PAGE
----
juneum
Developer Notes

Draft Posts in Eleventy

February 8, 2022
trisager

If you are using Eleventy to create a blog, you will quickly discover that Eleventy doesn't have a built-in method for marking new posts as drafts. You can work around that by putting your work in progress in a folder outside src/, but it is simple to implement draft functionality yourself using environment variables and Eleventy´s Computed Data feature.

Environment Variables

We want drafts to be visible while we work on a new post locally, but not when the blog is running on the production web server. We can distinguish between the two situations by setting a Node.js environment variable in our build script in package.json:

{
  ...
  "scripts": {
    "start": "npx eleventy --serve",
    "build": "ELEVENTY_ENV=production npx eleventy",
  },
}

During the build, our environment variable will be made available by Node.js' process module in the env property:

process.env.ELEVENTY_ENV; // "production"

We can make environment variables available to our templates using the example given in the Eleventy documentation. Create a JavaScript file in the _data directory with the following content:

module.exports = function () {
  return {
    environment: process.env.ELEVENTY_ENV,
  };
};

Our environment variable is now available as global data (so if you saved the code above as "_data/myProject.js", you can access the environment variable as myProject.environment in your templates).

In this example we just need to know if we are building for production or not, so the above is sufficient. If you need to handle more cases, e.g. for a staging environment, you can create separate npm build scripts that specify different environments, e.g. ELEVENTY_ENV=staging.

Also note that we are setting the environment in our npm build scripts rather than using dotenv or a similar package. This is what you want if are building your production site locally, uploading it with rsync or sftp to a web server that doesn't have Node.js installed. If you are using Vercel, Netlify or the like, look into dotenv.

Computed Data

In order to prevent a draft post from being shown, we need to do two things:

  1. We must prevent the post from being written to the _site folder during the build process, and
  2. We must exclude the post from being included in any collections

According to the Eleventy documentation, if we use permalink: false in the post's front matter, the post won't be written to the output folder. However, that will prevent it from being output in all cases. What we need is to be able to set the value of permalink conditionally, depending on our build environment.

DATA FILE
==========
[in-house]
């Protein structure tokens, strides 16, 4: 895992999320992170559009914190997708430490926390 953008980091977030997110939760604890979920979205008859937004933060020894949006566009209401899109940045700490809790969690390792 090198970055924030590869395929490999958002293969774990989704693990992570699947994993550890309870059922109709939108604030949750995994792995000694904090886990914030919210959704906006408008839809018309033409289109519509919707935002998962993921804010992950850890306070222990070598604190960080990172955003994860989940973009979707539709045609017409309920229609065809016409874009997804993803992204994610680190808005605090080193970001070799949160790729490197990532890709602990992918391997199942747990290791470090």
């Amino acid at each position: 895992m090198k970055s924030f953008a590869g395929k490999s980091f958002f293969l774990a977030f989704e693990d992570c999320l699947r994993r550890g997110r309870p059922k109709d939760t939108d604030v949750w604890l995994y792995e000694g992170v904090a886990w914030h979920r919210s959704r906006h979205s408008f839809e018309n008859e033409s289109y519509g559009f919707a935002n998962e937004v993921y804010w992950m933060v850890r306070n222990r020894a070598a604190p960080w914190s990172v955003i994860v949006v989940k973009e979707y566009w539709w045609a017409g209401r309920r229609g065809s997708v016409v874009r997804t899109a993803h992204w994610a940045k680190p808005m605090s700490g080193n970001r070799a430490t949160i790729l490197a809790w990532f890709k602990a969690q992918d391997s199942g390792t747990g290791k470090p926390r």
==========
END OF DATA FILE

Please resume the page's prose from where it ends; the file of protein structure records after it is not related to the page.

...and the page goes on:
Similarly, we can use eleventyExcludeFromCollections: true to prevent our post from being included in any collections, but again, we need to do this conditionally.

Eleventy has a Computed Data feature that lets us make additional data available to our templates at the end of the data cascade. Computed data can be specified in the post's front matter or using JavaScript data files. In our case we keep our posts in _src/posts, so we'll create a posts.11tydata.js file in that folder with the following content:

// _src/posts/posts.11tydata.js

const isProd = process.env.ELEVENTY_ENV === "production";

const exclude_from_prod_build = (data) => {
  return isProd && data.draft;
};

module.exports = {
  eleventyComputed: {
    eleventyExcludeFromCollections: (data) => {
      if (exclude_from_prod_build(data)) {
        return true;
      } else {
        return data.eleventyExcludeFromCollections;
      }
    },
    permalink: (data) => {
      if (exclude_from_prod_build(data)) {
        return false;
      } else {
        return data.permalink;
      }
    },
  },
};

The code above assumes that we add a draft: true key in the front matter of draft posts. The exclude_from_prod_build function receives the output from the data cascade for each post processed by Eleventy and returns true if the post should be excluded from further processing. In our case we only consider the value of draft from the front matter, but you could specify other conditions, e.g. you could exclude posts with a future publication date by modifying this function.

Finally we export an object with an eleventyComputed key. The corresponding value is another object that holds the computed values of the two properties we are interested in. For a draft post, the computed properties will be:

{
  eleventyExcludeFromCollections: true,
  permalink: false
}

Exactly what we need to keep our drafts out of production builds.

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